The most powerful suppliers in corporate networks
Why they’re here: It’s always been that way – Cisco remains the biggest single player in corporate networks and it’s not that close. The company offers comprehensive purchases of almost everything you could need for your network, and ensures that its products play well with each other.
Sure, they don’t have to play so well with other people’s gear, and according to some price tags, your eyes may look good, but Cisco still has a strong and reliable technology base and is a company that needs to be beaten in key areas of the enterprise network. .
Recent Power Movements: In early 2017, Cisco used Saggeza’s data and analytics, the Viptela SD-WAN player, to win a lawsuit against rival Arist for a patent lawsuit.
HPE / Aruba
Why they’re here: Aruba is Cisco’s largest non-Cisco wireless LAN name, and is the only other company to take over some of the “leaders” of the Magic Quadrant from Gartner Research for wireless and wireless LAN infrastructure.
Aruba, which acquired HP months before the company split into two companies in late 2015, is now a wireless subsidiary of HPE — former CEO Dominic Orr joked that Aruba was really building the HP network, not the other way around. According to Gartner, this represents about 20 percent of the world’s revenue from wireless services.
Recent Power Trends: Aruba has recently pushed into the major conversion market and released new hardware along with the ArubaOS-CX operating system, which bills as an all-in-one solution for visibility and control for an increasingly difficult enterprise with IoT.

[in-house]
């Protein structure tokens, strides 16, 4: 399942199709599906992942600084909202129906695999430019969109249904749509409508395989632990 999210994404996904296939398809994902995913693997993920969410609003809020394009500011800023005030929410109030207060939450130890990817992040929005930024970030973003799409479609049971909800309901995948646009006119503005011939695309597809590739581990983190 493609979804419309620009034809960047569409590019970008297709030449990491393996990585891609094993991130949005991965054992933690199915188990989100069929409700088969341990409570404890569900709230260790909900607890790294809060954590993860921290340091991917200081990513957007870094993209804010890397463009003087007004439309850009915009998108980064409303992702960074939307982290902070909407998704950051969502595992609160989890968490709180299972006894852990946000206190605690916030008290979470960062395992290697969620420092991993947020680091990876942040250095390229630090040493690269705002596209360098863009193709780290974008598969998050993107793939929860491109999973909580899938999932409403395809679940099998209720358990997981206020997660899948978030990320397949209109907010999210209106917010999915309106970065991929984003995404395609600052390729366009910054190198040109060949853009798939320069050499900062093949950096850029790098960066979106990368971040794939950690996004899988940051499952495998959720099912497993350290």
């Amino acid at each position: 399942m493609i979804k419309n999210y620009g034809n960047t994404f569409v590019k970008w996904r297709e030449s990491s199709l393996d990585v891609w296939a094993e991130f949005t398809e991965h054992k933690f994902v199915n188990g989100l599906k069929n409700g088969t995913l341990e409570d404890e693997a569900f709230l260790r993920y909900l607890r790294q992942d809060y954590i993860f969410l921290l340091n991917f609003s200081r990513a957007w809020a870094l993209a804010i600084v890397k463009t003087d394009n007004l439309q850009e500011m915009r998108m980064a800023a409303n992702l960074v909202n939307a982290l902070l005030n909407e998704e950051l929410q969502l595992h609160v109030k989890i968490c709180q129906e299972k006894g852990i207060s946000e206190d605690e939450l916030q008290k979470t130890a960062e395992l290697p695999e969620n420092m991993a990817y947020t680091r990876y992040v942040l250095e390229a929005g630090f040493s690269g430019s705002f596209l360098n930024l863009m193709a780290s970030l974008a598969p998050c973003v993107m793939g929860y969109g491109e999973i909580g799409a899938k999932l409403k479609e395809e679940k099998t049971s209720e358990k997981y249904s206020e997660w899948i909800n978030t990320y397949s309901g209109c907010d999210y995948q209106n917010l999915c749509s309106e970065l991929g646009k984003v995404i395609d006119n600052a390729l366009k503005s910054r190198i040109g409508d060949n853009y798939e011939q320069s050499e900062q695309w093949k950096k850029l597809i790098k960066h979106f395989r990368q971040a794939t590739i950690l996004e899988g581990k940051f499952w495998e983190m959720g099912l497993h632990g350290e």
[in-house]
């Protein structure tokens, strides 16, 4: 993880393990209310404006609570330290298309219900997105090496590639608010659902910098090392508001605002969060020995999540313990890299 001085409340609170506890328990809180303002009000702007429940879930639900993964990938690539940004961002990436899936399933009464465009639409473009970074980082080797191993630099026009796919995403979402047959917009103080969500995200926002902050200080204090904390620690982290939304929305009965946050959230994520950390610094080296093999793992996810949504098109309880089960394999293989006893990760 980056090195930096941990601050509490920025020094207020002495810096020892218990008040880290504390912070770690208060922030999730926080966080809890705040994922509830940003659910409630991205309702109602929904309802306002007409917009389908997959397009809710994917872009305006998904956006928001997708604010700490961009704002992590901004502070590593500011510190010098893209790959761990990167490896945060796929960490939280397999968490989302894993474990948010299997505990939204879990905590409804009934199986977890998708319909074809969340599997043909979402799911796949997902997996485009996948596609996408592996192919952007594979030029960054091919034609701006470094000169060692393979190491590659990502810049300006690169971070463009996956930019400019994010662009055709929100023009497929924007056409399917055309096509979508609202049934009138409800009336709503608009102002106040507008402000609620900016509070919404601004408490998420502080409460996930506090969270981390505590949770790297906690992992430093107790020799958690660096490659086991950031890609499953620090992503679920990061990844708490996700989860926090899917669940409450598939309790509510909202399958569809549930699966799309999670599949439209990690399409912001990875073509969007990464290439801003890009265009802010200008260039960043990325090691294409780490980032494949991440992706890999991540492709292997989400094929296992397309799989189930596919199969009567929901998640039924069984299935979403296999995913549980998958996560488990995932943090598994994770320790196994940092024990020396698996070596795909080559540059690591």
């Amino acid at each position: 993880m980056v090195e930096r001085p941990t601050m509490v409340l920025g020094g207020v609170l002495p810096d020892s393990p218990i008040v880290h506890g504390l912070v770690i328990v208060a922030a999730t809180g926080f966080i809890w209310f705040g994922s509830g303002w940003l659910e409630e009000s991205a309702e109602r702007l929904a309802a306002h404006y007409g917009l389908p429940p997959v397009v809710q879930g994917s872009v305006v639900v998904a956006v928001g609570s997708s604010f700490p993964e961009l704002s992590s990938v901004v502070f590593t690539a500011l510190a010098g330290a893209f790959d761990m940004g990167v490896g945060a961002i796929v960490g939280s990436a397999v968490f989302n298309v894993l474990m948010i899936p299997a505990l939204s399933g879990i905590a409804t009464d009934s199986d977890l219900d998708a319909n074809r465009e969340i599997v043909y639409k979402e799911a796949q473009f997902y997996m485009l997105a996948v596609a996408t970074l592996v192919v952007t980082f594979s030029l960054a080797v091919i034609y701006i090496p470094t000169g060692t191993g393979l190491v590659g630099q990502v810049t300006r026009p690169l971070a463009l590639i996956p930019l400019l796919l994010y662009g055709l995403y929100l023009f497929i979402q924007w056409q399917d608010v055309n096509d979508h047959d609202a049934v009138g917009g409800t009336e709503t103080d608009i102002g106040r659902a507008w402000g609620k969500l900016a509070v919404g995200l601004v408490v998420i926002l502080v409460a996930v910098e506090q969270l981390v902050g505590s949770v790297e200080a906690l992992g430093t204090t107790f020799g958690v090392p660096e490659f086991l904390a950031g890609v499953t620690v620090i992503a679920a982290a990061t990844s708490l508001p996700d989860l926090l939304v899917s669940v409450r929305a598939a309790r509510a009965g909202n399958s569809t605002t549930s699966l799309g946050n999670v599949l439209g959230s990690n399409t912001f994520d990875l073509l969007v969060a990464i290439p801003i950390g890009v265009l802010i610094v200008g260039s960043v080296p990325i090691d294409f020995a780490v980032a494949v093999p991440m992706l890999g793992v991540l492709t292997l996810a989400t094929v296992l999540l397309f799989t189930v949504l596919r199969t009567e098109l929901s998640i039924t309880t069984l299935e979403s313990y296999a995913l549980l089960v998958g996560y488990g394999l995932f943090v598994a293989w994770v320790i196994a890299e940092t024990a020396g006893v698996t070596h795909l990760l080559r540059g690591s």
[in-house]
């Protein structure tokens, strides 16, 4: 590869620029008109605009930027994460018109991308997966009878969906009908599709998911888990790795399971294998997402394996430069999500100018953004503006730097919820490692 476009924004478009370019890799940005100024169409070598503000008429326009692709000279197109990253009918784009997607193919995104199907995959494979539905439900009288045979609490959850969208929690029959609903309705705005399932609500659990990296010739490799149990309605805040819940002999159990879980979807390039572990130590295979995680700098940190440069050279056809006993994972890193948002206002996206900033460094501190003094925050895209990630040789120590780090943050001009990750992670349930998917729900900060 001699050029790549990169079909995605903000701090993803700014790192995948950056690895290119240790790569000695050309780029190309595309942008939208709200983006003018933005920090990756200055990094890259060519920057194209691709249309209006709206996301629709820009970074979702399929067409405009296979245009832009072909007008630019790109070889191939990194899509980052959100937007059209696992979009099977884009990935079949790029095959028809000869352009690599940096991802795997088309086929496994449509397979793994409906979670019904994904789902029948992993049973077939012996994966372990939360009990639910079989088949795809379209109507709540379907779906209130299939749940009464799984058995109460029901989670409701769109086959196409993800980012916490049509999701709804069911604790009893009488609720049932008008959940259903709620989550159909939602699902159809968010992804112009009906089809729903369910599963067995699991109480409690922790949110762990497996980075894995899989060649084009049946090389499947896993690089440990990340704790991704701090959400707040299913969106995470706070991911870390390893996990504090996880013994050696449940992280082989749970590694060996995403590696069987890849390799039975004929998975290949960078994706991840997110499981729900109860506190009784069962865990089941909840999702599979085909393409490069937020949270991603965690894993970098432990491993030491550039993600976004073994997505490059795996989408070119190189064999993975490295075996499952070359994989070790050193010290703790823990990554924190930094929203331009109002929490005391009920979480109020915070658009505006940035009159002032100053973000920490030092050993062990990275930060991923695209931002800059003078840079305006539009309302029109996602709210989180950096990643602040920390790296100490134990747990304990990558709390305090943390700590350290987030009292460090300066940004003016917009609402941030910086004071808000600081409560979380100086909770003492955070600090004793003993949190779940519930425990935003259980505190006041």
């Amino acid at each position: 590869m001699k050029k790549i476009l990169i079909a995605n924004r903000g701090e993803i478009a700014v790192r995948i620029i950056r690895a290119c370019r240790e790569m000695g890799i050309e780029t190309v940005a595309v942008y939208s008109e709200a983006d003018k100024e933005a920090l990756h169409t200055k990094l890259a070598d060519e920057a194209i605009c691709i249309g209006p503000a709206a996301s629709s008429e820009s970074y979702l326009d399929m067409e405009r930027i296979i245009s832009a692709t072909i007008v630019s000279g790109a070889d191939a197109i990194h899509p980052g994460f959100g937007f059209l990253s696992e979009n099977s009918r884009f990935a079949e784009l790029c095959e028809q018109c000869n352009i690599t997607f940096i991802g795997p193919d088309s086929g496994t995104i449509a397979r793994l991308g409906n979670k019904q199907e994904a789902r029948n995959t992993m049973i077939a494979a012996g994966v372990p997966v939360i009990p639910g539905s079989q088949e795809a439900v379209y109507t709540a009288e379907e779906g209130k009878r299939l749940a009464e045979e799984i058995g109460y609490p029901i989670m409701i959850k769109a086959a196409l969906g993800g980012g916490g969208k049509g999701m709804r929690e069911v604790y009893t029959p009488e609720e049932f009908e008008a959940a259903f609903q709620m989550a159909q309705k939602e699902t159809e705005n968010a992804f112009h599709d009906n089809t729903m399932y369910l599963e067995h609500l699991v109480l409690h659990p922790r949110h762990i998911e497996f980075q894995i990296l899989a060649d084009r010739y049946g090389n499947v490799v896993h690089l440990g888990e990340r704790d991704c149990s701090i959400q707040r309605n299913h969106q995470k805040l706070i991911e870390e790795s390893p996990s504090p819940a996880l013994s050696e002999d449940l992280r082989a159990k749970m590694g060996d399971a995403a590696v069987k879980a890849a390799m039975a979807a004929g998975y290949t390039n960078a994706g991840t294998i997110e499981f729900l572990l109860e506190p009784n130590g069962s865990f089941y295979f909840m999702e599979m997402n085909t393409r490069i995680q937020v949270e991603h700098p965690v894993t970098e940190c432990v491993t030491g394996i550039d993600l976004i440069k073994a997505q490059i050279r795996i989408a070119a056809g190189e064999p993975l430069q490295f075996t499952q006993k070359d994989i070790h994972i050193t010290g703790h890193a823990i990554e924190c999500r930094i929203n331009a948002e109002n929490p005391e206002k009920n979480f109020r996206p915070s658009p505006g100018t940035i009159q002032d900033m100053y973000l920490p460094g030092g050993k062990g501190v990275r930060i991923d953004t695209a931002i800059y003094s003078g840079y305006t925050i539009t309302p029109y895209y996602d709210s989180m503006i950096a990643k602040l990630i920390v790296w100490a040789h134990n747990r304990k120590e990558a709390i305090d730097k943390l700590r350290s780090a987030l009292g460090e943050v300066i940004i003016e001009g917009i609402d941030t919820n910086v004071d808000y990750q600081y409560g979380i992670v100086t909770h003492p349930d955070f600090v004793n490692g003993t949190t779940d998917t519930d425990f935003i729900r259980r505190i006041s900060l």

According to data: 7.5 million – The company is cooperating with the Texas A&M Institute of Transportation on a project to optimize traffic and traffic flow, which will affect 7.5 million annual cyclists at the College Station camp camp.
Why I’m Here: Juniper is a persistent contender and one of Cisco’s two well-known companies in the network data center industry. Their data center solutions are well integrated, sophisticated, and generally should work better with third-party products than Cisco.
In the field of networking and other next-generation network topologies, Juniper has moved faster than the competition, and the company’s software is highly regarded and is moving towards open frameworks that integrate seamlessly with other parts of the network.
Recent Power Movements: The company has hired a new CTO, former Google employee Bikash Kolay, and announced it has met its earnings targets for the second quarter of this year.
Why I’m Here: Huawei intervenes in many segments of the enterprise networking market, from core networks to WLANs to WANs (it does almost everything else as well, including smartphones and tablets).
The company’s presence in the United States has been somewhat limited due to questions about the safety of its products and its relationship with the Chinese government, but no such restrictions exist in many other markets around the world.
Simply put, Huawei is looking to become a Chinese Cisco. The company is second to Cisco in key turnover and industry, and third after Cisco and HPE / Aruba in WLAN. So it looks like it is on the road.
Why they are here: Arista focuses on the weight of meeting space, making it one of the best companies in the world. It was the only company that partnered with the “leaders” with Cisco in Gartner’s significant and transformative Magic Quadrant, and in that place, the differences were many and varied.
The elephant in the Arista room, however, is suing for infringement of a patent that Cisco came up with, which is not good for Arista. It will not leave the company or anything else, but it is not good for Arista’s general image and headache in designing its products.
Recent performance changes: The latest versions of Arista – new hardware (silicone buyers!) In the R Series and software upgrades – have been ranked among the most talented on the market.